The Pentax K-5: It’s A Matter Of Tradition
K-5: An Overview
While I consider the K-5 to be a semiprofessional camera, Pentax is modest and calls it a “high-end prosumer design.” I don’t like the word “prosumer” because it conjures up images that seem antithetical to the kinds of pros and aspiring professionals to whom this camera would appeal. The K-5 offers a 16.3-megapixel CMOS sensor that measures 23.7x15.7mm and, by contrast, the 18-megapixel Canon EOS 60D’s sensor is 22.3x14.9mm. While this is just a “silly millimeter,” it translates into a 1.5 multiplication factor instead of 1.6, and everybody knows bigger is better, especially when it comes to controlling noise during long exposures and high ISO settings, like the K-5’s 80 to 12,800 range that’s expandable to 51,200.
Many of you know my take on “expandable” settings (I don’t like ’em because of the noise they typically produce) so I prepared a blog post (http://bit.ly/fsTHbf) that explains my reasoning for those who haven’t read my previous rants on this topic. Images I made at ISO 12,800 were noisy, but when shifting to 6400 the noise was markedly reduced. Using noise reduction software, such as Nik Software’s (www.niksoftware.com) Dfine on the ISO 6400 shots sharply decreased noise levels.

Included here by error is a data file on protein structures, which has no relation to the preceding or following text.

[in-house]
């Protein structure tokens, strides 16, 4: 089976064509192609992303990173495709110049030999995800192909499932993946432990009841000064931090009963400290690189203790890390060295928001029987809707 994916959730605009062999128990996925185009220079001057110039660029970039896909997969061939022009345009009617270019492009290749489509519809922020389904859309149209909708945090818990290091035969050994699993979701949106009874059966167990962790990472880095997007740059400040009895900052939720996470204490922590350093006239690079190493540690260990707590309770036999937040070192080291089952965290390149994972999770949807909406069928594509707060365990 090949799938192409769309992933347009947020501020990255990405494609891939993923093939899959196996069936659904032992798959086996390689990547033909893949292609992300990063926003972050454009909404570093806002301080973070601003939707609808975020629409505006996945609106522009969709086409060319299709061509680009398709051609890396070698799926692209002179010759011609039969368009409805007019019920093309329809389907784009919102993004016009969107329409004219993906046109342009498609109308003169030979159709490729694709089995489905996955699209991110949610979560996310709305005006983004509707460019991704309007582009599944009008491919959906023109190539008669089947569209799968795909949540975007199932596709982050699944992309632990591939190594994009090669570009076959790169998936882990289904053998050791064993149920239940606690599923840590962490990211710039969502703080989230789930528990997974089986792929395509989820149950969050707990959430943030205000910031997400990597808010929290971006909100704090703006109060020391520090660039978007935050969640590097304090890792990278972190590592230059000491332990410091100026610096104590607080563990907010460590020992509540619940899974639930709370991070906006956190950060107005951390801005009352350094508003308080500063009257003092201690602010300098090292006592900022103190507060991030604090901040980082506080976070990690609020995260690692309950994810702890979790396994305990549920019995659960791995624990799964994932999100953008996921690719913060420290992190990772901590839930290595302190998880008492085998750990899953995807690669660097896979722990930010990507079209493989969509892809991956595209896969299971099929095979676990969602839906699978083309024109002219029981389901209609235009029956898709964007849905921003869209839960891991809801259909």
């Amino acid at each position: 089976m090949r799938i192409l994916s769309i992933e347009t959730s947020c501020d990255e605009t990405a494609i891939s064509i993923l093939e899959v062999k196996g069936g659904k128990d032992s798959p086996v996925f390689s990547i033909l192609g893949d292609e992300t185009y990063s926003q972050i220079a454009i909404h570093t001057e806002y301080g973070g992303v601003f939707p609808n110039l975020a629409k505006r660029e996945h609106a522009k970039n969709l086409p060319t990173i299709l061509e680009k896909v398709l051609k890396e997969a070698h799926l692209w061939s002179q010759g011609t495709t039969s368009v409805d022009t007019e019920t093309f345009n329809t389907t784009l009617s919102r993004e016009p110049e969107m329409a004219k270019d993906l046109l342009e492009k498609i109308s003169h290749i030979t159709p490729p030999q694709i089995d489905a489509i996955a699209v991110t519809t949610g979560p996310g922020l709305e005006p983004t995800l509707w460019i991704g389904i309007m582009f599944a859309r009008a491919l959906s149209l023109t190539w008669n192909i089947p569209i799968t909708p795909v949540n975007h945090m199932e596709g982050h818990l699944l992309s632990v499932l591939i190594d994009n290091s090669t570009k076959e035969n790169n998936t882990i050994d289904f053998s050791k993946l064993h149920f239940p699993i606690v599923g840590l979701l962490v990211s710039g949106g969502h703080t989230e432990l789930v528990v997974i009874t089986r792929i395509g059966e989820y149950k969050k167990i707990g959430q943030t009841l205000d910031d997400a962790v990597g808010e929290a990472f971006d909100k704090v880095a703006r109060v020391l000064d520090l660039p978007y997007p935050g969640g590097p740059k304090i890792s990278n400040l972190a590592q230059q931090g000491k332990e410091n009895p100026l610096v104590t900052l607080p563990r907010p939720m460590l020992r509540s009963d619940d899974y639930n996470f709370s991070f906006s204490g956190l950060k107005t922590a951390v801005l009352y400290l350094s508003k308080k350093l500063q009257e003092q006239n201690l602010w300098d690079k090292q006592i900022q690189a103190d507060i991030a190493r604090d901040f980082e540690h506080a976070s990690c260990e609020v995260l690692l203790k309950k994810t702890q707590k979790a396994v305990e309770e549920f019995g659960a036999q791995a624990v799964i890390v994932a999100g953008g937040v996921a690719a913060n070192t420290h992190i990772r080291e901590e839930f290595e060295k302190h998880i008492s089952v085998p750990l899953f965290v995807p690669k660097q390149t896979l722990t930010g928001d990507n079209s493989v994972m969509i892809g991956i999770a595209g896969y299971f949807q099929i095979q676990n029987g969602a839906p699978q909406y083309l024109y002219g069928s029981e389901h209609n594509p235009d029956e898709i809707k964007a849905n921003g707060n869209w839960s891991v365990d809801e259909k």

Some of the K-5’s professional features are obvious. It has a rugged stainless steel chassis surrounded by a magnesium-alloy body that’s fully weather sealed and coldproof. (Pentax Imaging USA is located in Golden, Colorado, where it’s been known to be cold and snowy.) The penta-prism viewfinder has a 100 percent field of view and 0.92x magnification along with a 77-segment metering system that delivered on-target automatic exposures. The body has a built-in Shake Reduction (SR) stabilization system that works with all of the 24 million lenses that Pentax has produced over the past five decades and many of these high-quality manual focus lenses are available at bargain prices on eBay and used camera shops.
Another pro feature is a fast (up to) 7 frames per second (fps) continuous mode that lets you capture action shots. The K-5’s maximum shutter speed is a fast 1⁄8000 sec and an X-sync speed of 1⁄180 sec. Yes kiddies, in contrast with many cameras in its price range, the K-5 has a real jumping-up-and-down and pro-like PC (Prontor-Compur) connection built right into the body. The built-in pop-up flash has a Guide Number of 43 (in feet at ISO 100) and will cover a 28mm (equivalent) lens. Flash modes include on, redeye, slow sync, slow sync + redeye, trailing curtain sync, and flash exposure compensation from up to 2 EV in half stops, plus and minus.
And of course there’s video capture. The K-5 offers widescreen 1080p HD video capture at 25 fps with sound input via a built-in microphone or through an external 3.5mm stereo microphone jack. If you’re even the tiniest bit serious about video you already know you’ll need an external microphone. The camera’s built-in HDMI port lets you output high-definition images and video and sound. If you’re in any doubt about what kind of video quality can be produced with Pentax SLRs, take a look at Uncle Jack, a short witty film (http://bit.ly/apG9Bs) that was shot using the 14.6-megapixel Pentax K-7.